Tanzania is right tourism doesn’t have conservation benefits

August 11, 2016

The recent uproar by tour operators, some of them greedy capitalists who hardly anything about conservation, about Tanzania government plan to tax the sector, left me wondering whether those commenting about job and business losses know anything about what huge number of tourists in parks like Selous or Serengeti does to the environment. Tourism is one of the Tanzania’s largest industries. Global international visitor arrivals exceeded 1 Billion in 2015. The World Tourism Organization estimates that this number could reach 1.8 billion in the next four years. Clearly then, deciding not to travel does not seem to be on many people’s agenda.Mass tourism is hardly sustainable, so nature-based or ecotourism is often promoted as a cleaner alternative. But as eco-tourists, do Tanzania’s annual getaways end up harming the natural environment tourists set out to enjoy.Tourists adventure actually provide some sustainable benefit for conservation and local communities in Tanzania.All tourism activities have both positive and negative impacts on the natural, cultural and socio-economic environment. In addition, the impacts also occur at different scales from primarily local, regional and nationally.Tourism currently contributes about 1% of greenhouse gas emissions in Tanzania. Much of impact arises from the travel component, primarily via car to the national and game parks. The remainder is derived from on-site impacts associated with accommodation and leisure activities in areas like Serengeti, Selous, Zanzibar etc.

Many tourists might question any link between their holiday and climate change. In reality the two are closely linked. The changing climate influences tourists choice of popular destinations such as sandy beaches of Kigamboni, Zanzibar Islands and resorts like sea cliff, but ultimately also their persistence.But, as ecotourists I wonder whether tourist demand for visiting unspoilt destinations actually benefit conservation efforts in mainland Tanzania. There is resounding support for ecotourism from conservation groups. Even so the answer is not simple but more a question of how, when and where.Conservation benefits depend to a large degree on the choices tourists make from the the destination they pick out to visit in Tanzania like Mara region, Kilimanjaro region, the travel options they choose whether flying or by tourist vans, the activities they participate in, and how the money they spend is redistributed by Tanzania National Parks Authority, commonly known as TANAPA.Indeed, for Tanzania it is the revenue generated through ecotourism that continues to support conservation activities and enrich local livelihoods.In many developing countries like Tanzania, protected areas rely heavily on tourism fees. For example, national parks in Tanzania, home of the iconic Serengeti National Park, derive almost 70% of their income from tourism revenue such as entrance fees, restaurants, accommodation, concession fees.As more private wildlife-based ecotourism operators have set up in the country, there have been significant gains in the area of land set aside for conservation purposes. For example, private reserves currently cover more than double the area of public reserves in Kenya with likes of Ole Pajeta and Lewa conservation areas.This has also contributed directly to species conservation in Kenya.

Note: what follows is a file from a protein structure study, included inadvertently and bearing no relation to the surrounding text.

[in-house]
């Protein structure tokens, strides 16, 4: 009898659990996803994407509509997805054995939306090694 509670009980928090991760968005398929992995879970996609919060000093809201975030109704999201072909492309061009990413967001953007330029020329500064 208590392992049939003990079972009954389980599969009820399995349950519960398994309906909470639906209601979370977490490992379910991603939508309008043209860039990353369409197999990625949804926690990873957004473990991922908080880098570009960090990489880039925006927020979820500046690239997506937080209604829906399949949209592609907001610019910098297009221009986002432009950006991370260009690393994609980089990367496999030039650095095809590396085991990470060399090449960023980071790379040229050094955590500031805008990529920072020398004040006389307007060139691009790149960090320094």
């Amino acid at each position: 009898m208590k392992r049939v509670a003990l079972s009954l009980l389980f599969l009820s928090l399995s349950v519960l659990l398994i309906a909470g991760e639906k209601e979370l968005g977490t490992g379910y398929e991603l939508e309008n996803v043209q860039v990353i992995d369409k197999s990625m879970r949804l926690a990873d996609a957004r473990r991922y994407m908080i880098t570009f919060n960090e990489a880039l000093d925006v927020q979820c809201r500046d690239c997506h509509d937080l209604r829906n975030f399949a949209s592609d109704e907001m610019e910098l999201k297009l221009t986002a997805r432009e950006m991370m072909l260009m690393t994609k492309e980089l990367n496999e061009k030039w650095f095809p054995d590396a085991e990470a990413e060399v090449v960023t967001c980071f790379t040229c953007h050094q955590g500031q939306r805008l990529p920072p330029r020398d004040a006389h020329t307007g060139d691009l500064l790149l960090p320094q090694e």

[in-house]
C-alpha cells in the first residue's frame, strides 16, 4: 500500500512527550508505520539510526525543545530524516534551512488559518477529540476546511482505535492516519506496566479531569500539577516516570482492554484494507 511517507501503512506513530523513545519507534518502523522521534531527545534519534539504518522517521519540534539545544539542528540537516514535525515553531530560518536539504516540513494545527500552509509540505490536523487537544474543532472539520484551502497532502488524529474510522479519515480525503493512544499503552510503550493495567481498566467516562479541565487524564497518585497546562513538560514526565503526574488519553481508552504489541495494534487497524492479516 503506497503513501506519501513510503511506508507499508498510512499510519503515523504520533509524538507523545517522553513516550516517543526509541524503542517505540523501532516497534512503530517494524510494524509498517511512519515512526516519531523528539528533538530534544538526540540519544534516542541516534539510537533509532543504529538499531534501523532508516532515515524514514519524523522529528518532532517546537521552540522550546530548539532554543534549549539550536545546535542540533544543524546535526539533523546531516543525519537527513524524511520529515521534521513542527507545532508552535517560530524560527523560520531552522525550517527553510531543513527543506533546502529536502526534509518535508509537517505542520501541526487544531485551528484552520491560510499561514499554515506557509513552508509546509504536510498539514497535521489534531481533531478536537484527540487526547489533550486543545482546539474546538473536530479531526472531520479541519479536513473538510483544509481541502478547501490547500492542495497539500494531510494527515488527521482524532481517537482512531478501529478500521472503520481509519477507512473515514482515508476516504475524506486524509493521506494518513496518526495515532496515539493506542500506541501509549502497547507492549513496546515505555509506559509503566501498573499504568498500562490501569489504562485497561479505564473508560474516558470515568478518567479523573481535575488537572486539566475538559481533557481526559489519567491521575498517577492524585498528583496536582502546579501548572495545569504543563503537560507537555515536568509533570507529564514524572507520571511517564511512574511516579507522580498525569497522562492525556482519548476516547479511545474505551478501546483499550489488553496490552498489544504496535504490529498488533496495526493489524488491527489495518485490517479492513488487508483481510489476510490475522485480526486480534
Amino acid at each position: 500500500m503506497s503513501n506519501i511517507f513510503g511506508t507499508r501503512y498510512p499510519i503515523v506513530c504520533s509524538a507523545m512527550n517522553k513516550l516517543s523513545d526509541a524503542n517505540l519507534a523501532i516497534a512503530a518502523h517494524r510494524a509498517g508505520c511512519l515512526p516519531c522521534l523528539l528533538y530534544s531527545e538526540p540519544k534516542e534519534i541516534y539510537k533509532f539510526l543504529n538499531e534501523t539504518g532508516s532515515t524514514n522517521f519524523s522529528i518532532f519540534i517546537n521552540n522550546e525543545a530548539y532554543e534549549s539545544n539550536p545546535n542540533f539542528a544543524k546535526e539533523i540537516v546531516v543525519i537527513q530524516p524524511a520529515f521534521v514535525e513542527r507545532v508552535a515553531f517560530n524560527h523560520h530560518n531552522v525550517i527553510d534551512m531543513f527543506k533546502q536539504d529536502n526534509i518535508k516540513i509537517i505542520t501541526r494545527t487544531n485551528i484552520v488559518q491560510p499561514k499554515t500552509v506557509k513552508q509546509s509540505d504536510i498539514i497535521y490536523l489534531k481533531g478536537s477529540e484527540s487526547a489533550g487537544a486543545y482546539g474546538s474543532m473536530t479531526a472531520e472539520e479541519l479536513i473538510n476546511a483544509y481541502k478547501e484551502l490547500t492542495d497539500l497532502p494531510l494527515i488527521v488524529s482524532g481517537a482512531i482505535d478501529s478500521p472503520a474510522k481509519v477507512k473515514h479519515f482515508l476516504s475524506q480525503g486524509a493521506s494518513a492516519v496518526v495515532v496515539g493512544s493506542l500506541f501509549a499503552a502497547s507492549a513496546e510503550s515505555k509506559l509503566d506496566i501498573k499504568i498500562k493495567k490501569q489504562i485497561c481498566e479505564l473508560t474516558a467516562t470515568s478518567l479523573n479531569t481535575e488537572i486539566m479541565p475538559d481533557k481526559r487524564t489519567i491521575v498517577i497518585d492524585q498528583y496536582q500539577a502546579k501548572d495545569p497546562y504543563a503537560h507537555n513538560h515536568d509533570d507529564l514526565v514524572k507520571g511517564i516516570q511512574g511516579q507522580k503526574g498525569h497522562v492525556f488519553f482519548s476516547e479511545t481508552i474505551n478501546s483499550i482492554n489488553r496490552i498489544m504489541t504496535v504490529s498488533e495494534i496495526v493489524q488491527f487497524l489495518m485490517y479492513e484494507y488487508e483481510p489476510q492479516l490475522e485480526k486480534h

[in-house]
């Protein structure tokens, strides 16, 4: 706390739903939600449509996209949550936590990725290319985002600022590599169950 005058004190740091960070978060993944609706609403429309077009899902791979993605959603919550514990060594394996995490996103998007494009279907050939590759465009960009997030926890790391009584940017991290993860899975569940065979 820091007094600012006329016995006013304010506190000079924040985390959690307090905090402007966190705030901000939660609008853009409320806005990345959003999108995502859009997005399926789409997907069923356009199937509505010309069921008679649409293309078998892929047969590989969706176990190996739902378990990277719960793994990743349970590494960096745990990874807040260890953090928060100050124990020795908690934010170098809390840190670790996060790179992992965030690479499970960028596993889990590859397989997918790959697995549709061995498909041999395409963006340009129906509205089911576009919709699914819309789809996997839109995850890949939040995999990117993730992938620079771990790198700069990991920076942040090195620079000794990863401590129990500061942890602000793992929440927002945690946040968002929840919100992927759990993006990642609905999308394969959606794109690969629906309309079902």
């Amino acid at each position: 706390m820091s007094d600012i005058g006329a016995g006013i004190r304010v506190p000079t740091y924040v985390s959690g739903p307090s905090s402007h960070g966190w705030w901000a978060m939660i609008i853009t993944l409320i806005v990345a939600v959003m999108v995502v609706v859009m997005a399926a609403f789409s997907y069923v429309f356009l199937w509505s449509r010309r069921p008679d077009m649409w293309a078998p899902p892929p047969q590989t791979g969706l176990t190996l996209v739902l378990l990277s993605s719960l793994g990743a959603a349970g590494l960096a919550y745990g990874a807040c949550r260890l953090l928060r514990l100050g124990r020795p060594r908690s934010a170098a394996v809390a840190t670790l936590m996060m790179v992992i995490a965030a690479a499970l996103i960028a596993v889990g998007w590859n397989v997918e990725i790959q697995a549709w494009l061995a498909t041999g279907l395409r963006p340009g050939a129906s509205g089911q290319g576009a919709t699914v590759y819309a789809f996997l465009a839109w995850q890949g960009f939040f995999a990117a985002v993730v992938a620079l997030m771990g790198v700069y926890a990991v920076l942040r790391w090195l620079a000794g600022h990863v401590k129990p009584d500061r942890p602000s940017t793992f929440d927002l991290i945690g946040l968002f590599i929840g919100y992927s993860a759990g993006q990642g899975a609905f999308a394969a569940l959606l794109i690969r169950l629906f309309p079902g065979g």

In Tanzania, operators need to deliver a wildlife experience and conserve wildlife populations because people come to these areas to see large mammals.Local inhabitants too have benefited from ecotourism especially the Maasai community that inhabits the northern west Tanzania. It has increased employment opportunities, enhanced livelihoods and in some cases empowered entire communities. Ecotourism also drives changing attitudes towards conservation. These changes are seen in the travellers themselves who take on volunteer conservation tourism, the host communities where there is empowerment of local guides and reduction in poaching, commercial operators who end up being responsible tourism operators and also in government where there are changes in legislation to support sustainable tourism.It is not all a bed of roses for Tanzania just like other countries. There is a need to address critical issues about equitable distribution of benefits and the transparent engagement of local communities. But positive steps are being made by the ministry.Tourism, and ecotourism in particular, can deliver net conservation benefits, particularly at a local level.Tanzanians try to make their tourism more sustainable by making responsible travel choices with my tour across the country having been by road. In my view, adopting the responsible tourism ethic goes beyond simply diverting environmental travel costs. Tanzania need to reduce overall impact and thats why President John Magufuli’s government recently that it would rather have 500,000 high end tourists instead of 2,000,000 who have less value to the 500,000 in terms of revenues makes a lot of sense.Overall, it is about changing attitudes and behaviours. Tanzania should minimise and mitigate potential impacts and deliver lasting benefits at tourists chosen destinations but also when they return home.

Contador Harrison